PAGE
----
|use the CPAN
use File::NCopy qw(copy);
# we want to copy the directory recursively
# can also use references to file handles, this is for backward
# compatibility with File::Copy
# we don't specify \1 as the first argument because we don't want
# copy directories recursively
copy "*", "backup";
# the below are the default config values
$file = File::NCopy->new(
'recursive' => 0,
'preserve' => 0,
'follow_links' => 0,
'force_write' => 0,
'set_permission' => \&File::NCopy::u_chmod,
'file_check' => \&File::NCopy::f_check,
'set_times' => \&File::NCopy::s_times,
set_permission will take two file names, the original to get the
file permissions from and the new file to set the file permissions
file_check takes two parameters, the file names to check the file
copy from and the file to copy to. I am using flock for Unix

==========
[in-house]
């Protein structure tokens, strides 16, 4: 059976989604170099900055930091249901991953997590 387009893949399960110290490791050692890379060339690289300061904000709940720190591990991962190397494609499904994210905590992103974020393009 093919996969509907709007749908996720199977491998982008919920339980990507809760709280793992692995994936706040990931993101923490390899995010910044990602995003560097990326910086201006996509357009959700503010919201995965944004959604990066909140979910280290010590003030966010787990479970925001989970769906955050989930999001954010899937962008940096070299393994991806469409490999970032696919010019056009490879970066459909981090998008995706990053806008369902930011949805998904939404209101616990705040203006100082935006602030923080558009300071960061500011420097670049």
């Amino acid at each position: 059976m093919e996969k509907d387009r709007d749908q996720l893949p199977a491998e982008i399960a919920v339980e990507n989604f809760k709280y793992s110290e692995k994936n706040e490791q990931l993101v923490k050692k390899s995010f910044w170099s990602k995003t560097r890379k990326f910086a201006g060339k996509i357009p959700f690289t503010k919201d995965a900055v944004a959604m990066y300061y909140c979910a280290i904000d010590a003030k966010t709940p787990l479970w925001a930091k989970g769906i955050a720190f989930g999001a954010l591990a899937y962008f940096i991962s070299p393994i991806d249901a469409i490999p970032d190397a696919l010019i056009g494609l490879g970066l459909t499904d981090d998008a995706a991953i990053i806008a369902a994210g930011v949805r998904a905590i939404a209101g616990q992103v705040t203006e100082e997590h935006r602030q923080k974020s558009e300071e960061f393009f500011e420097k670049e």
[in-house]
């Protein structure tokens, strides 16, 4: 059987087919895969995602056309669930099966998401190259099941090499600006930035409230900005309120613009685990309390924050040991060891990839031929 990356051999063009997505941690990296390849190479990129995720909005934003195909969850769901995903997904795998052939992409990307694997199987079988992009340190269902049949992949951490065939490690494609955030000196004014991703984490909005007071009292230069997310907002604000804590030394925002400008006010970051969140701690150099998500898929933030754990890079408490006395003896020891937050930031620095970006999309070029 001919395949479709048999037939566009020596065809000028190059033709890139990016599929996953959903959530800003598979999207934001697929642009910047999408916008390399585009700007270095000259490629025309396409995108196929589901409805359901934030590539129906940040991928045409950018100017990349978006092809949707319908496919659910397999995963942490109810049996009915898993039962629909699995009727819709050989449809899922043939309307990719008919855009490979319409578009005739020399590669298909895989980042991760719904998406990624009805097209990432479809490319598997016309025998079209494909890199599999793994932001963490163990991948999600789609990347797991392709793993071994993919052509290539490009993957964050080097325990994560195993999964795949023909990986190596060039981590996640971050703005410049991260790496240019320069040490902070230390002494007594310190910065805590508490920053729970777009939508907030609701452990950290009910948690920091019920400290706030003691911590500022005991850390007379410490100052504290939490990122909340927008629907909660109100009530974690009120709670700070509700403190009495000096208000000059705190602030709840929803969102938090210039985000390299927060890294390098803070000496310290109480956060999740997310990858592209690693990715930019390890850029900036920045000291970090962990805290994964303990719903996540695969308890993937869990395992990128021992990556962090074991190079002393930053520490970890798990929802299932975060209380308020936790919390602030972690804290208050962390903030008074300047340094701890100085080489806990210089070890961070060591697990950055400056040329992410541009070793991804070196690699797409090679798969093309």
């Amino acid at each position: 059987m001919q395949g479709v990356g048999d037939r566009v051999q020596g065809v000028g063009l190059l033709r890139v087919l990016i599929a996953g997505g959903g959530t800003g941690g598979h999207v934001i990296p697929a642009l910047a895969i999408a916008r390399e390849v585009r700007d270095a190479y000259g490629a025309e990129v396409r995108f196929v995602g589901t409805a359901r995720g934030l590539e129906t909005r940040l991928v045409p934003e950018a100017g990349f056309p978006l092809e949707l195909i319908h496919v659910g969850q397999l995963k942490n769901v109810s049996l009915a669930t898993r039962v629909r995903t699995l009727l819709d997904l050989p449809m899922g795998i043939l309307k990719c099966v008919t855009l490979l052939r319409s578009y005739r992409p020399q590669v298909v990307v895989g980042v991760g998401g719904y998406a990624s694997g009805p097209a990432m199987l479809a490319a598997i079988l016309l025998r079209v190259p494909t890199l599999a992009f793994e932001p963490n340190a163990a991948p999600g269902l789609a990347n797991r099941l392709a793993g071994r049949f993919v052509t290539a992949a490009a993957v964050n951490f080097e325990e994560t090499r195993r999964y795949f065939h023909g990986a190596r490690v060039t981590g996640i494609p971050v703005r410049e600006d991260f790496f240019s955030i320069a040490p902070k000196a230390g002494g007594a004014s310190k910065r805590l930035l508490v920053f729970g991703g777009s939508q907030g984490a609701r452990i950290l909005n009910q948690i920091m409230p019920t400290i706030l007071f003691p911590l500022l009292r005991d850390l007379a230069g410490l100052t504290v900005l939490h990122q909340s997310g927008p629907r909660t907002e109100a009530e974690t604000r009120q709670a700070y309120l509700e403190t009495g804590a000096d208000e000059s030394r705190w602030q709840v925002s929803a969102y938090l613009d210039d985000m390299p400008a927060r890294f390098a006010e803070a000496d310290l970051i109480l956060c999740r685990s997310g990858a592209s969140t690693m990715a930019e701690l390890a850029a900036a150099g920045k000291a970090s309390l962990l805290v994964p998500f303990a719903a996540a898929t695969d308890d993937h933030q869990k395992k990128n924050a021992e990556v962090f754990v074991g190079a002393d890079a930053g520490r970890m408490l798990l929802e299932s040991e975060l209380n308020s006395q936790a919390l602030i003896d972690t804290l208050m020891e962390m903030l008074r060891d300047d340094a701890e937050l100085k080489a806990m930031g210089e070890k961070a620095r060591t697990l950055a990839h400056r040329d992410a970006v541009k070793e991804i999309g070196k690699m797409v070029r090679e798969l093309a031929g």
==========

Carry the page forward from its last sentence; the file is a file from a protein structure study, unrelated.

Default for this is \&File::NCopy::f_check. On Unix you can also
\&File::NCopy::unix_check. This one compares the inode and device
set_times is used if the preserve attribute is true. It preserves
the access and modification time of the file and also attempts to
set the owner of the file to the original owner. This can be usef
in a script used by root, though enyone can preserve the access an
modification times. This also takes two arguments. The file to ge
the stats from and apply the stats to.
On Unix boxes you shouldn't need to worry. On other system you ma
want to supply your own sub references.
$file = File::NCopy->new(recursive => 1);
$file = File::NCopy->new(u_chmod => \&my_chmod,f_check => \&my_fch
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